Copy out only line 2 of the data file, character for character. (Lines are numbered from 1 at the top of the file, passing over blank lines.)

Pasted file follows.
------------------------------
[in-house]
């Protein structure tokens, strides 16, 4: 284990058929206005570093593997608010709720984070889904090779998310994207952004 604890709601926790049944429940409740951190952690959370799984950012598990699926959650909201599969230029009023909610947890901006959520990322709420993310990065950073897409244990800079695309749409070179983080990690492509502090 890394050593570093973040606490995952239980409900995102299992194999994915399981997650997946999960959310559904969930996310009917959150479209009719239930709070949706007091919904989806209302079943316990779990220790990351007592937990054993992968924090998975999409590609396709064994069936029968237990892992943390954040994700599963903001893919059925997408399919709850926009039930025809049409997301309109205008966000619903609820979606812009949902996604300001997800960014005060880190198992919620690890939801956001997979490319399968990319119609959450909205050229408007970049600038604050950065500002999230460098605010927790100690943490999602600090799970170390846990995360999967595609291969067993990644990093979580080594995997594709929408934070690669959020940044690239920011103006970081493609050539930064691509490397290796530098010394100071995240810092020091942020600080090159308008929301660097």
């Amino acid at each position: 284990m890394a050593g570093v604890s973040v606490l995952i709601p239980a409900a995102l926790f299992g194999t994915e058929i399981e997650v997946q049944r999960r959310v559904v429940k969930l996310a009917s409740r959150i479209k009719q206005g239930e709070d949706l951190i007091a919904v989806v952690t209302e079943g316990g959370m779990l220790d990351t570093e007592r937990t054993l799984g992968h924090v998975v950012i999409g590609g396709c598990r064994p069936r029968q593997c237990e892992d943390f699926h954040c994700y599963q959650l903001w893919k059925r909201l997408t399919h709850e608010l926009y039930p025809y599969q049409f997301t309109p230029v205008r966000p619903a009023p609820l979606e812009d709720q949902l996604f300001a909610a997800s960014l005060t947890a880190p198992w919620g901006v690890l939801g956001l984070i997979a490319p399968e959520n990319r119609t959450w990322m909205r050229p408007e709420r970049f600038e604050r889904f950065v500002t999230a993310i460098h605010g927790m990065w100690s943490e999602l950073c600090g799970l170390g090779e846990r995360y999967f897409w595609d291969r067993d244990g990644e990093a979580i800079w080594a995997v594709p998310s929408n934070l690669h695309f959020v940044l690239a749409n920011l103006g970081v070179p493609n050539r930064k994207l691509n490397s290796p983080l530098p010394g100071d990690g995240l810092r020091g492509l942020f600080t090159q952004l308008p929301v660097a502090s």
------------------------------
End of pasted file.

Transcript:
């Protein structure tokens, strides 16, 4: 284990058929206005570093593997608010709720984070889904090779998310994207952004 604890709601926790049944429940409740951190952690959370799984950012598990699926959650909201599969230029009023909610947890901006959520990322709420993310990065950073897409244990800079695309749409070179983080990690492509502090 890394050593570093973040606490995952239980409900995102299992194999994915399981997650997946999960959310559904969930996310009917959150479209009719239930709070949706007091919904989806209302079943316990779990220790990351007592937990054993992968924090998975999409590609396709064994069936029968237990892992943390954040994700599963903001893919059925997408399919709850926009039930025809049409997301309109205008966000619903609820979606812009949902996604300001997800960014005060880190198992919620690890939801956001997979490319399968990319119609959450909205050229408007970049600038604050950065500002999230460098605010927790100690943490999602600090799970170390846990995360999967595609291969067993990644990093979580080594995997594709929408934070690669959020940044690239920011103006970081493609050539930064691509490397290796530098010394100071995240810092020091942020600080090159308008929301660097």